A plethora of publications have appeared in the last decade from the western academy, expressing alarm at the Hinduizing of Indian politics. A variety of foci have arisen from this attention, relating the congruence of a national identity with Hinduism as an Orientalist-Nationalist construction of the 19th century. A number of 19th c. ideological inventions are seen as the fruits of this labor, with its localized concentration among the bhadralokintelligentsia of Bengal. Among the more extreme of these views is the consideration of "Hinduism" as an unitary religious phenomenon itself as a 19th c. invention, specifically reified for nationalistic purposes. Undoubtedly, a number of revisionary crystallizations developed in late 19th/early 20th c. Bengal, spurred by the catalytic inserton of alien colonial cultural, economic and political factors, but not all of these were explicitly nationalistic in intent nor can they all (or even mostly) be unequivocally considered "inventions".
Nevertheless, the complex east-west idea-forces availing in late 19th/early 20th c. India in their mutual trajectories and entanglements have been brought under scrutiny as never before and the implications of modern Hinduism in its political effects begun to be positioned in an expanding field. In this burgeoning discourse, one of the most influential books to appear in recent years is Wilhelm Halbfass' "India and Europe".
Sri Aurobindo became the first principal of National College, Calcutta, now known as the Jadavpur College, about a hundred years ago. In the century which has elapsed since then, humankind has experienced its most intense period of collective growth and crisis throughout the world. Human consciousness is poised on a brink where it is faced either with the specter of oblivion, the horror of the abyss or a leap into another modality of being, the integral consciousness of the overman. Mediating this critical choice is the life and work of Sri Aurobindo, throwing a powerful beacon ahead of us into the century to come. Aster Patel draws out some of the implications of this work ahead of us in following the light of Sri Aurobindo in the coming century.
- Can we equal in consciousness the integral vision of reality which contemporary Science is indicating to our minds and our technological practice?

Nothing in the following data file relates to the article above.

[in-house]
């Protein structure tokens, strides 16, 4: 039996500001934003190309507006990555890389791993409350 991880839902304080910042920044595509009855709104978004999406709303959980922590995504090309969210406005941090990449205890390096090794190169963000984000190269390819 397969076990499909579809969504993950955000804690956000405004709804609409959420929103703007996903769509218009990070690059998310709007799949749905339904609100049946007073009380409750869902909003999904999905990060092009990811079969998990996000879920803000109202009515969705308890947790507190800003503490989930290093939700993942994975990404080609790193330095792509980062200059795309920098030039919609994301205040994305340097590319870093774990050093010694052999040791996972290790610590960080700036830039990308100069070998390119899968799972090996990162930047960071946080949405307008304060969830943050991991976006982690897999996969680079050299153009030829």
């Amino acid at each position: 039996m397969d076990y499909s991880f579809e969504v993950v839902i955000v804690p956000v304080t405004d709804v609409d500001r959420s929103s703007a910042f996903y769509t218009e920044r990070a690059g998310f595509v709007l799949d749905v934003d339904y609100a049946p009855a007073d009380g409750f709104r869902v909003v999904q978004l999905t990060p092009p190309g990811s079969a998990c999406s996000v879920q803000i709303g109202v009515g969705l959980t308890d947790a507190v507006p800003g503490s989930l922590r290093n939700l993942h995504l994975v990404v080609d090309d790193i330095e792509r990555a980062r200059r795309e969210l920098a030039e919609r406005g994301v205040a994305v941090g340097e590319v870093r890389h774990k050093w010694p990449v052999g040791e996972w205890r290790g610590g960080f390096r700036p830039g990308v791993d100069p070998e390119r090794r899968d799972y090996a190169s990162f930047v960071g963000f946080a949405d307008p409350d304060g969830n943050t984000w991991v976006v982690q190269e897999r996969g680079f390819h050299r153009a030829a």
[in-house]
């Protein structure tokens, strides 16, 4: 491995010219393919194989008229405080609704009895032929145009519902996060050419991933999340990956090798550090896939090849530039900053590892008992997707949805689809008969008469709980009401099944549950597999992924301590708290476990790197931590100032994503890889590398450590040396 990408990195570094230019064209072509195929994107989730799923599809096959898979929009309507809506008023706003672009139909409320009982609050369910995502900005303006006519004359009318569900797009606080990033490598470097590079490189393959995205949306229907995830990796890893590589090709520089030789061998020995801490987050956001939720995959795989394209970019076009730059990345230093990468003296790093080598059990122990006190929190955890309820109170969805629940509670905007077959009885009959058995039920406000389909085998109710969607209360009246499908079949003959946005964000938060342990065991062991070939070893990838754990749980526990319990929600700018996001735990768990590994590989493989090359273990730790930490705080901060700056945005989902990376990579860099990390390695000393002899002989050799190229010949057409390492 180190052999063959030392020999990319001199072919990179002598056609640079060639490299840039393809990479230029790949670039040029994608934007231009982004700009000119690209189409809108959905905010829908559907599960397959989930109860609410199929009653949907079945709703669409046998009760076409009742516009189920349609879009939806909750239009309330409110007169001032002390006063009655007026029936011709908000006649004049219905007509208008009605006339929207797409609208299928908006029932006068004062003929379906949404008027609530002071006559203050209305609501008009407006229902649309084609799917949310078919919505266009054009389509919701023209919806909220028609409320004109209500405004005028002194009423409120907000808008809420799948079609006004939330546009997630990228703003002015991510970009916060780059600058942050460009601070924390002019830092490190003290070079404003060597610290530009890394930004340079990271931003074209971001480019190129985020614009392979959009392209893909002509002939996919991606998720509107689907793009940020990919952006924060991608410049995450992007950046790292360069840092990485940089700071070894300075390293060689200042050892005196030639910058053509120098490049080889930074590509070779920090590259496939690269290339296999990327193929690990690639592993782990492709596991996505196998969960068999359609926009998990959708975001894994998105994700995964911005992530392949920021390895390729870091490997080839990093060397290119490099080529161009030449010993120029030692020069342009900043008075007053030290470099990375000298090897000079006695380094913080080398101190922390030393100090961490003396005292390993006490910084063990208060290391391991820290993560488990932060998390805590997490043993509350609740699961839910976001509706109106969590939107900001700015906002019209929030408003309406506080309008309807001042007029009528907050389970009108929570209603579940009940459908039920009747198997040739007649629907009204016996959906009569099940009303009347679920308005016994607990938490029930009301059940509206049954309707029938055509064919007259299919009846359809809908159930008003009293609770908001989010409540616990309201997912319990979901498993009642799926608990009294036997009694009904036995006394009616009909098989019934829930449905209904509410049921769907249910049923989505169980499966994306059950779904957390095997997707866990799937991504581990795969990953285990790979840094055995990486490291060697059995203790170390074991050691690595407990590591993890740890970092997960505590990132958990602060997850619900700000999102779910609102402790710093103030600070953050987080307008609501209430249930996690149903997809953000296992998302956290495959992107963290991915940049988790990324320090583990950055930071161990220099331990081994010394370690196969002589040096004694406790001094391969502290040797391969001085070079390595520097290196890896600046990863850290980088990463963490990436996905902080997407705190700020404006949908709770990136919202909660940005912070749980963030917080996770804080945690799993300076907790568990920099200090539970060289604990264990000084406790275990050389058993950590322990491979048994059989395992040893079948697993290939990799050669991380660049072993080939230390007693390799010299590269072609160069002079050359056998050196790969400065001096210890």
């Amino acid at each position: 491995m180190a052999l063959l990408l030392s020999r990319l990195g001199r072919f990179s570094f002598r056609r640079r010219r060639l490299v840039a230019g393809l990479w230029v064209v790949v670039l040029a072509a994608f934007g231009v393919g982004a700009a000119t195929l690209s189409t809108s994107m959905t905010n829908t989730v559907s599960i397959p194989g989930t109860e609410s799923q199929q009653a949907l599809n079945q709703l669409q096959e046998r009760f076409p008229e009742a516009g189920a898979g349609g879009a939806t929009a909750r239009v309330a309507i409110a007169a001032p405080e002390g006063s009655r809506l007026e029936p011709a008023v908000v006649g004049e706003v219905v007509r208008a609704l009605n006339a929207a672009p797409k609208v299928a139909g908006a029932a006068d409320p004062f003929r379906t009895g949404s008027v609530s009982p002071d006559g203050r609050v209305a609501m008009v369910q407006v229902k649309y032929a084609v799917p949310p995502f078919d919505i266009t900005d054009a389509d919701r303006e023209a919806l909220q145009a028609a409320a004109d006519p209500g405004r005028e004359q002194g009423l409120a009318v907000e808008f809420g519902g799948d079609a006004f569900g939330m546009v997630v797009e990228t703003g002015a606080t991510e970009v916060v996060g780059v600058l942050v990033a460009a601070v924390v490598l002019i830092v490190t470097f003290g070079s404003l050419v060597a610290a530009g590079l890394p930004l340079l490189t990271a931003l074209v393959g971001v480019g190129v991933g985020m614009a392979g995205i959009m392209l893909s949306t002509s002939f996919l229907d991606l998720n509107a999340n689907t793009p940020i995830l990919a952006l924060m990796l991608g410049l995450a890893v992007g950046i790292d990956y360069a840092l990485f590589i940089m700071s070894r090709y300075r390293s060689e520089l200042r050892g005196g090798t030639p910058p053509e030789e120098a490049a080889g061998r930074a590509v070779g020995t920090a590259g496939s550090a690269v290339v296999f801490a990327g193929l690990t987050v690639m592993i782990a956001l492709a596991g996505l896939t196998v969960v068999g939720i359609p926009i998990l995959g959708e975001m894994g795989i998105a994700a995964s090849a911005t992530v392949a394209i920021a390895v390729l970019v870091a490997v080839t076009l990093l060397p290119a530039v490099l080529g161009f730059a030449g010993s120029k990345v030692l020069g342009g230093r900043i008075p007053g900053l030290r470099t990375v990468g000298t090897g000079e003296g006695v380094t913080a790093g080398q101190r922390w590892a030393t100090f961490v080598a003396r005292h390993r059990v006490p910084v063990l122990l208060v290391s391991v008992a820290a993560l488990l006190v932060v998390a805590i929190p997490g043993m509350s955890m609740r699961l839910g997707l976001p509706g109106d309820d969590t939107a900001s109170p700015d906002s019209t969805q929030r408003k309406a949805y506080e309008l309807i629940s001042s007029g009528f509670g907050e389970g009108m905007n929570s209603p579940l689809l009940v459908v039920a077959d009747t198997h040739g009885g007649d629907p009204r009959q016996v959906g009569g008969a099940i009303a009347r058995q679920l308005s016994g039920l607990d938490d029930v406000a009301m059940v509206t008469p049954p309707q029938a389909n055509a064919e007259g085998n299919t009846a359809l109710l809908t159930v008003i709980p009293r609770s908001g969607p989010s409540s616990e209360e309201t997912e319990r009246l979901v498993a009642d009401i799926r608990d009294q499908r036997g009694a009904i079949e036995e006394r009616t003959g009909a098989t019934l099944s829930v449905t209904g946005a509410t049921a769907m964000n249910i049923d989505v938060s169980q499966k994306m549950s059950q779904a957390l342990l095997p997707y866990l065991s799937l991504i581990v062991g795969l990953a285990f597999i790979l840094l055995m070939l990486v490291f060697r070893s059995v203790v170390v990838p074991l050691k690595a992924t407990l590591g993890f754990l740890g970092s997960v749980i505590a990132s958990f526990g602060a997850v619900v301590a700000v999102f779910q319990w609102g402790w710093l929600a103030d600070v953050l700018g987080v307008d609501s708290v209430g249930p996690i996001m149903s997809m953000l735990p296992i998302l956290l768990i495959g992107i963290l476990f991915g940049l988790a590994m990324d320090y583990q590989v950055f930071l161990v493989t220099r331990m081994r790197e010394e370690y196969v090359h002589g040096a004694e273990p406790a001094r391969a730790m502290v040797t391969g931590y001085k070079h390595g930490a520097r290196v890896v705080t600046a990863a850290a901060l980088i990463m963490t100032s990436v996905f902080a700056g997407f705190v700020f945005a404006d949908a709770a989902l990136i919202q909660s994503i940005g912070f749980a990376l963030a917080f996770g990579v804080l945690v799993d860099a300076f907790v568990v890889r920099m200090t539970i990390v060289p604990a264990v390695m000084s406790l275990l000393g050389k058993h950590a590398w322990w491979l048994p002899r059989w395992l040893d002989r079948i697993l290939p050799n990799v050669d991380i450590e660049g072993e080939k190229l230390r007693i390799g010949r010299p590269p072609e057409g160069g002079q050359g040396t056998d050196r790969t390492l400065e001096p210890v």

- Are we even ready to engage with the fullness of the term “integral”?
- How can we draw together our past and our present, our fractured personalities, our fragmented disciplines, our physical matter and our mental, vital and spiritual substance into the Oneness of integral being which Sri Aurobindo lived and wrote about?
Following the publication of “Understanding Thoughts of Sri Aurobindo,” Indrani Sanyal and Krishna Roy of the Centre for Sri Aurobindo Studies, Calcutta have complied a set of eighteen scholarly essays on Sri Aurobindo and his contemporaries in the ideational context of what has been called the Bengal Renaissance. Sri Aurobindo’s physical involvement in the politics and culture of early Bengal nationalism was of relatively short duration (1905-1910), albeit an intense and all-sided participation which internalized the entire regional history of the movement and left a powerful creative impress in the milieu of its time and space.
Moreover, the discursive background of this involvement continued to develop organically and find voice throughout his life in his subjective articulation just as his own situated contribution continued to resonate in later Indian nationalism. Thus this collection of considered interpretive contemplation fills an important need in our historical understanding. But more importantly, it is the post-colonial legacy of these engagements which draws us today by their fertile and future-gazing content, inviting reflection not merely for India’s but the world’s re-generation at a time of global ferment.
In this slim paperback, Robert Minor sets out with a double intention:
(a) to tell the legal story of the power struggle between the Sri Aurobindo Society and Auroville; and
(b) an exploration of the legal and cultural epistemological ambiguities surrounding the terms "religion", "spirituality" and "secularism" and their shaping of the discourse of modern political contestation in India, as exemplified in the story of Auroville.
As in all his other works, Jugal Kishore marshalls a most impressive set of quotes from Sri Aurobindo and the Mother to make his points. He clarifies the closely knit ideas relating to death as part of the perpetual process of life and to the evolution of consciousness through the progressive growth of the psychic being in its mastery over mental, vital and physical nature and the further infinite expression of higher powers of consciousness that form the bases of Sri Aurobindo’s description of life, death and rebirth.
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